Annabella smiled before answering, looking Megan in the eye for a second or two. A long second or two.
“Yes, but you know that he is,” she said finally.
It was Megan’s turn to be silent. Missing, gone away, did not mean dead. Was she fishing? Tying to confirm her suspicions? Or did she, as Megan more and more was coming to believe, have the second sight that gypsies spoke of quietly and revered?
“How did he die?” she asked, at length, returning her friend’s stare with equanimity. She had not survived the last nine years on her own in Europe and Africa by giving any cards away.
“He was slain by St. Michael, the archangel.”
“At your request?”
“Using his instruments on earth.”
“Annabella, you’re scaring me.”
“God’s warriors do not always appear to be so.”
Megan sat back in her chair and shook her head slightly. Sky had disappeared for a while as well, but he had soon returned to his office at the pizzeria, keeping his beautiful eyes on his whores and their customers. He had asked for another two thousand euros, for expenses, but he seemed unchanged, his usual breezy and menacing self.
“Who are they?” she asked.
“I don’t know, but once they are chosen, they are apart. They have one foot in another world.”
Megan picked up her cup and took a sip, feeling the fire in her throat as she swallowed Annabella’s concoction, hot and soothing, like the gypsy herself. Her hand was steady as she replaced the cup on the table, her heartbeat normal.
* * *
Megan was still in her reverie as her train neared the Gare de Montparnasse. Once they are chosen, Annabella had said, they are apart. It would be one thing to have a conscience, bad enough, but to be chosen? To be apart? She shuddered at this thought. Sky had been chosen, not her. She did not mind not liking herself. What was there to like? It was liking herself, or rather attempting to behave in such a way as to create this feeling, that troubled her. That would mean an end to her life as she knew it. There was Jeanne of course, but that was a special case. A child so abused, a young girl with no family, had to be helped. She did not even know her last name and did to want to know. Sky, and her bankers, had made all the arrangements. She had made the trip to Maison-Lafitte out of curiosity, a natural curiosity under the circumstances, but would never see the girl again.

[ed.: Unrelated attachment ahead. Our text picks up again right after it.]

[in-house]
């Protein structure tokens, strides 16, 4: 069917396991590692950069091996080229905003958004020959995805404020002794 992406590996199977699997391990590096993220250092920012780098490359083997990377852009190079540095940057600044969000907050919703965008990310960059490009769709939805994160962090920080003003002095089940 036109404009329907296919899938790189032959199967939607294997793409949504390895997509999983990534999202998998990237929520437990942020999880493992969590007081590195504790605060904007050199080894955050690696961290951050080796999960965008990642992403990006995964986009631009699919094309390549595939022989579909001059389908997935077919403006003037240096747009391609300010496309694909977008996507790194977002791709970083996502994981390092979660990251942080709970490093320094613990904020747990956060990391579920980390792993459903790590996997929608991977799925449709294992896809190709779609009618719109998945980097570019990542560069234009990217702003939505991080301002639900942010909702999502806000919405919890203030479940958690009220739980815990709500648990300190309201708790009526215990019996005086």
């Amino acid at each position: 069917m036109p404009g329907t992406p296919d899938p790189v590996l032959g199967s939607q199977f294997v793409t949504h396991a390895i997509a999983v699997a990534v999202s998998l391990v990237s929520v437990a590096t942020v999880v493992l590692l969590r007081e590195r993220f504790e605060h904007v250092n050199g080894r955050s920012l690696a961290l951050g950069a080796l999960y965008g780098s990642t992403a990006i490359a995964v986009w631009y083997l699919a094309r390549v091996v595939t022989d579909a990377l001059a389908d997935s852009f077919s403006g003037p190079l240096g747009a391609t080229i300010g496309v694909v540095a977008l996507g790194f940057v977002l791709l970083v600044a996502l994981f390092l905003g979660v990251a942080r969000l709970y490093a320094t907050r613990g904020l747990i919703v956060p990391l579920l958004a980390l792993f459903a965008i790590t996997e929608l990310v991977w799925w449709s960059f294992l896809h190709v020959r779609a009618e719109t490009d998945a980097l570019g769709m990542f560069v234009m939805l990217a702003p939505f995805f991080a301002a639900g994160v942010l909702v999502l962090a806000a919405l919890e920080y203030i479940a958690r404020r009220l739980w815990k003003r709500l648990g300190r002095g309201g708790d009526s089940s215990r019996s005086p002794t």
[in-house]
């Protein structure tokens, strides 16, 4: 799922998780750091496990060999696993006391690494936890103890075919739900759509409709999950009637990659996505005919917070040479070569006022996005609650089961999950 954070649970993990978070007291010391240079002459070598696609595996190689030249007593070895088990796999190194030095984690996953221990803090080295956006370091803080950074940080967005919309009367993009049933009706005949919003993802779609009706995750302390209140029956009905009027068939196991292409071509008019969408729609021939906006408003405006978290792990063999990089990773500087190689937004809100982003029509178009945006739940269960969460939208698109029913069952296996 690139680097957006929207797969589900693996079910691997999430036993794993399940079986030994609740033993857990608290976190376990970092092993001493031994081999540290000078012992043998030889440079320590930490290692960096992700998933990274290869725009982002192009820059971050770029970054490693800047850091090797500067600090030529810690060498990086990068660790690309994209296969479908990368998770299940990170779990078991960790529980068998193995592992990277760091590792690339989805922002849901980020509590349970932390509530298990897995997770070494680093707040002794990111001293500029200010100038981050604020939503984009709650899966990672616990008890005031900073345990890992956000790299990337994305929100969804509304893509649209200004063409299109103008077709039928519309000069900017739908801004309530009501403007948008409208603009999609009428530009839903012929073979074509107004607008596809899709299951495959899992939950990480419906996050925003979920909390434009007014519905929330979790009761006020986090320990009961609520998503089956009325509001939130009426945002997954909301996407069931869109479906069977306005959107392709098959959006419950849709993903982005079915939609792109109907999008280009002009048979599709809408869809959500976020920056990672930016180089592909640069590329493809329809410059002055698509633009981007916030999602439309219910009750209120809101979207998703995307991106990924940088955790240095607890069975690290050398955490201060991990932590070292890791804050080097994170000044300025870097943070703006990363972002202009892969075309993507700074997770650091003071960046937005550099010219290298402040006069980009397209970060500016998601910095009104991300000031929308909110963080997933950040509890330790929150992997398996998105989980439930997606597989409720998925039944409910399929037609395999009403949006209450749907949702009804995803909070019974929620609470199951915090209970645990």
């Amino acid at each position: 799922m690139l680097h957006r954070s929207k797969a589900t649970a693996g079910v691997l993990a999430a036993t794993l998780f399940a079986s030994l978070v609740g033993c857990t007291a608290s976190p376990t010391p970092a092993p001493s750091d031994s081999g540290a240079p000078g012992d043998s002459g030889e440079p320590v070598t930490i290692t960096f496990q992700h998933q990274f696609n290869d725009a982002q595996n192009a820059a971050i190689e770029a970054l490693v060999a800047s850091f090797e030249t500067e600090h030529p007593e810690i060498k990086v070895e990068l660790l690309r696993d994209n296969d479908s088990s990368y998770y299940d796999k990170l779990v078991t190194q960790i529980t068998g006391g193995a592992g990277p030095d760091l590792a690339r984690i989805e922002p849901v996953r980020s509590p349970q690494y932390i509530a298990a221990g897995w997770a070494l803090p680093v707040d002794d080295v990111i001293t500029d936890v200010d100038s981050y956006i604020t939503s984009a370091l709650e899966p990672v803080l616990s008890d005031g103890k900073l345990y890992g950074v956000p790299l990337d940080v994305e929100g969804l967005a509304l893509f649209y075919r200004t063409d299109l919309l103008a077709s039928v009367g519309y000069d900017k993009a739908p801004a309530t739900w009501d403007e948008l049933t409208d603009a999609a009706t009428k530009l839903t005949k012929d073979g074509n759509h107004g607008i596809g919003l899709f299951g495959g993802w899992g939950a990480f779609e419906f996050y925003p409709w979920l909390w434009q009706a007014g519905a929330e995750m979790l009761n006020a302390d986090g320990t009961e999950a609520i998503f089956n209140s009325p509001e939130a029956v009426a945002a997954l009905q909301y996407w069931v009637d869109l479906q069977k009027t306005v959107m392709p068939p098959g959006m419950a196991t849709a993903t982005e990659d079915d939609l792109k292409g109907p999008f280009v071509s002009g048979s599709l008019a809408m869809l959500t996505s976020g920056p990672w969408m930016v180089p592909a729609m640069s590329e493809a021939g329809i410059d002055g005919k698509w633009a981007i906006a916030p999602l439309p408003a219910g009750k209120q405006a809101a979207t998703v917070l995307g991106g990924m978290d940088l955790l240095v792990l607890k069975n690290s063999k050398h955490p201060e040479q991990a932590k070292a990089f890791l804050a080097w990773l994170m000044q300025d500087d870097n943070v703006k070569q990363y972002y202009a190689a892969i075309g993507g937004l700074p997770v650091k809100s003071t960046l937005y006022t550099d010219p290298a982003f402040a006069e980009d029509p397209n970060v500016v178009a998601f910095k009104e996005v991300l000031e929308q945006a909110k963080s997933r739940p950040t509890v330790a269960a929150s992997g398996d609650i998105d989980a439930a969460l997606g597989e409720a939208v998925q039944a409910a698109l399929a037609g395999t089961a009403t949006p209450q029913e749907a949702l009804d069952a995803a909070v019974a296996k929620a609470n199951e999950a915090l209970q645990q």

On her recent visits with Annabella, the old woman had taken to holding Megan’s hand, occasionally turning it over and rubbing her thumb across the palm as if to erase the future she saw there. Yes, but you know that he is, her friend had said, and Megan had not denied it. Perhaps retribution was in store for the part she had played in Boiko’s demise. How ironic that she should be punished for so just an act.
Megan smiled to herself at this thought. Cause and effect and moralizing were not her cup of tea. Tomorrow she would spend the day with Alain at the Ritz; it was his birthday. She would tolerate Alain for a while longer. He was very handsome and quite energetic. Why not? The train’s low hissing as it came to its full stop seemed to emphasize this thought. Why not? Nothing need change, nor will it.
The above is an excerpt from the book A World I Never Made by James LePore. The above excerpt is a digitally scanned reproduction of text from print. Although this excerpt has been proofread, occasional errors may appear due to the scanning process. Please refer to the finished book for accuracy.
Copyright © 2009 James LePore author of A World I Never Made
James LePore, author of A World I Never Made, is a powerful, incisive writer with a sparkling future as a novelist. He is an attorney who has practiced law for more than two decades. He is also an accomplished photographer. He lives in South Salem, NY with his wife, artist Karen Chandler. A World I Never Made is his first novel. He is currently at work on his second, which The Story Plant will published in spring 2010. For more information please visit http://www.jamesleporefiction.com.